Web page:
When: Thursday, August 31, 8:00 pm

Where: Skirball Cultural Center | 2701 N. Sepulveda Blvd. Los Angeles, CA 90059

Parking: FREE on-site parking; street parking strictly prohibited


Check Out

Japanese American National Museum

If you’ve just seen “Oppenheimer” and are curious to know more about the history of Japan, Japanese Americans and the devastating toll of the atomic bomb, the Japanese American National Museum in Downtown’s Little Tokyo is your spot. 

The museum focuses primarily on the history and culture of Japanese Americans, but it also has lots of information regarding World War II and the impact of the A-bomb on both Japanese people and those of Japanese heritage in America. Current exhibits include a show entitled “Don’t Fence Me In” about Japanese American youth who came of age in American internment camps during the War, and an online exhibit of the photographer Wakaji Matsumoto who documented Japanese life in Los Angeles and Hiroshima prior to the 1945 bombing. 

Ticketed, timed reservations are required for non-members, and cost $16 for adults. However, admission will be free all day this Saturday, August 12 in conjunction with the annual Natsumatsuri Family Festival, the museum’s summer celebration. 

Photo by Paloma Dooley 

Where: Japanese American National Museum, 100 N Central Ave, Los Angeles, CA 90012

Parking: Nearby lots at: City of Los Angeles, Lot 2 at 300 E. Temple St.; and Japanese Village Plaza at 335 E. 2nd St. Or street parking as available.


Go Hear

Summer Nights at KCRW

KCRW is a local radio station that has become an event host and sponsor for all sorts of music and arts events around town and in Southern California broadly. And this Saturday night, rather than organize a shindig somewhere else in LA, they’re inviting everybody to “party at our place!” They’re hosting a night of music with French-American duo Pearl & The Oysters in the courtyard of their Santa Monica headquarters. They’ll also have food trucks and bars. Attendance is free to all with an RSVP, but members receive line privileges and discounts on drinks and merch.

Courtesy of KCRW

Where: KCRW HQ, 1660 Stewart St., Santa Monica, CA 90404

When: Saturday, August 12 @ 7:00pm
Tickets: RSVP here
Parking: Street parking 



Sycamore District

Billed as a “destination for creatives,” the roughly four-block area bounded by Santa Monica to the north, La Brea to the west, and Willoughby and Orange to the south and east, respectively, has emerged, following a redevelopment from the real estate firm CIM Group as “L.A.’s coolest new neighborhood,” per the LA Times. Consisting mostly of repurposed Hollywood warehouses from the Golden Age, including iconoclast filmmaker and aviator Howard Hughes’ 67,000 square foot former headquarters, the area is now home to cutting edge art galleries from the likes of Jeffrey Deitch, exciting restaurants and cafes like Gigi’s, replete with Mad Men-esque Mid Century splendor, and Sightglass Cafe where you could easily spend all day first having lunch and then afternoon cafe (you’ll thank me later!) followed by a happy hour drink, and trendsetting boutiques like Bode. Bonus: Jay-Z and Beyoncé’s offices are there.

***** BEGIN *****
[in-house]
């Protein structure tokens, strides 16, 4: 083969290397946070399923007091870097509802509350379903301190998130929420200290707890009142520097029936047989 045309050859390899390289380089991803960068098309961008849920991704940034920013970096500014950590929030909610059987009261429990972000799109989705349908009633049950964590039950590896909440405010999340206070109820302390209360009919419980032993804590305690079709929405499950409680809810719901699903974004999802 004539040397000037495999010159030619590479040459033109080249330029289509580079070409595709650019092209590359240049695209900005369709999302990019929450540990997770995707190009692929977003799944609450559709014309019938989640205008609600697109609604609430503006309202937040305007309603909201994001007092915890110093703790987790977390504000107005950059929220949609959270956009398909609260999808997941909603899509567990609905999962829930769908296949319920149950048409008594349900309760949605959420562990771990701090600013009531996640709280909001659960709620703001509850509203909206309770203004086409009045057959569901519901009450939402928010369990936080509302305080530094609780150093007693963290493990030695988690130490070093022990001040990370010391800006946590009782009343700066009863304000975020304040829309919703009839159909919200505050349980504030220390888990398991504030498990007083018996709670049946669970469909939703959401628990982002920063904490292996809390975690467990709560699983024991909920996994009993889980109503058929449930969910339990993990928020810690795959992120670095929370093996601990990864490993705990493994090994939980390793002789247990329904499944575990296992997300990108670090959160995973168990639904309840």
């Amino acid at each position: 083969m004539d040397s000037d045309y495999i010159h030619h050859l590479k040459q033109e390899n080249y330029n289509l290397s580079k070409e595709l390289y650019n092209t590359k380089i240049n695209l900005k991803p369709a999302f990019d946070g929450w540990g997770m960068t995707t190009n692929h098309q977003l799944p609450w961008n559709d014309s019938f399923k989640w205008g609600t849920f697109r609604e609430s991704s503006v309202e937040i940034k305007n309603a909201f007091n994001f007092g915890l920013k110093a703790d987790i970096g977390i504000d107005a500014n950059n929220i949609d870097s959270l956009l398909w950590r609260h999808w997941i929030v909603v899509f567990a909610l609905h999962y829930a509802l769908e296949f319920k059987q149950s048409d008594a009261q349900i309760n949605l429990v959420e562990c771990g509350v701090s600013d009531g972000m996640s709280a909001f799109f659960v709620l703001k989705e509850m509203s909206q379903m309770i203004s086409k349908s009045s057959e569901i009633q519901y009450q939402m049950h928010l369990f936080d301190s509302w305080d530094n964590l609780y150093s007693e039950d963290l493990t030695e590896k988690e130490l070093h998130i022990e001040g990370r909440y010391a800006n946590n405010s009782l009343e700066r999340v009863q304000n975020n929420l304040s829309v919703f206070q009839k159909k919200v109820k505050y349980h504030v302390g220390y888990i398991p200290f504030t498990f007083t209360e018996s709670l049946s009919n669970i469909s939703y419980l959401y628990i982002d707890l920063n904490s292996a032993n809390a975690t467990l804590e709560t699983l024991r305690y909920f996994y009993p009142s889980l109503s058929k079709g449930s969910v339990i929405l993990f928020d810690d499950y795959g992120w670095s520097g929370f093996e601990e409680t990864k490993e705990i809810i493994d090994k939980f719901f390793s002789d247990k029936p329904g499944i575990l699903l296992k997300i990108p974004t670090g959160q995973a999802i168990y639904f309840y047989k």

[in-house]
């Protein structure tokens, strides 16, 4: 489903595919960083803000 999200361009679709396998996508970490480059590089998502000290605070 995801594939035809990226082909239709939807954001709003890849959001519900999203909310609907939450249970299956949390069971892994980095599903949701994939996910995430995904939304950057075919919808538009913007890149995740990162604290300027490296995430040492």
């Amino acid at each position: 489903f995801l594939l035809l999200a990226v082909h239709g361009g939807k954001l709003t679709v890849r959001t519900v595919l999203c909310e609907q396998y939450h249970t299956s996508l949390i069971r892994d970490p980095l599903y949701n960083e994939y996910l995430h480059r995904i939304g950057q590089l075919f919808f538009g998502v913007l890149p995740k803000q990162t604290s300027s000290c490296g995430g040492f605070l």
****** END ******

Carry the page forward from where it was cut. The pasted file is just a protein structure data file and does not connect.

It’s part of the ongoing wave of reinvestment and urbanization occurring throughout the city, and it’s exciting to see it all happening in real-time. Plus, its proximity to La Brea offers access to the additional galleries and stores lining that avenue. But be careful, because, again, you really could spend all day there.

Courtesy of CIM Group

Where: Sycamore District, 953 N. Sycamore, Los Angeles, CA 90038

Parking: Street parking available.


Go Sing


Because why not?! 

A lot of the most popular karaoke spots line Wilshire Boulevard in K-town, making it easy to venue-hop, especially if you need a smaller spot to build up your confidence on the horn. Also: singing is good for you. 

Make sure to check in advance if you need to reserve a room for karaoke, but some stalwarts include Cafe Brass Monkey, the 80s-themed speakeasy Break Room 86, Pharaoh, and The Venue. And for those living on the Westside, a spot you can hit even if you can’t quite reach the notes is undoubtedly the karaoke dive Gaslite, where, yes, I have been known to wow the crowd with my rendition of Kelly Clarkson’s “Since U Been Gone.” But that’s a story for another time. Have a great weekend.

Photo by Getty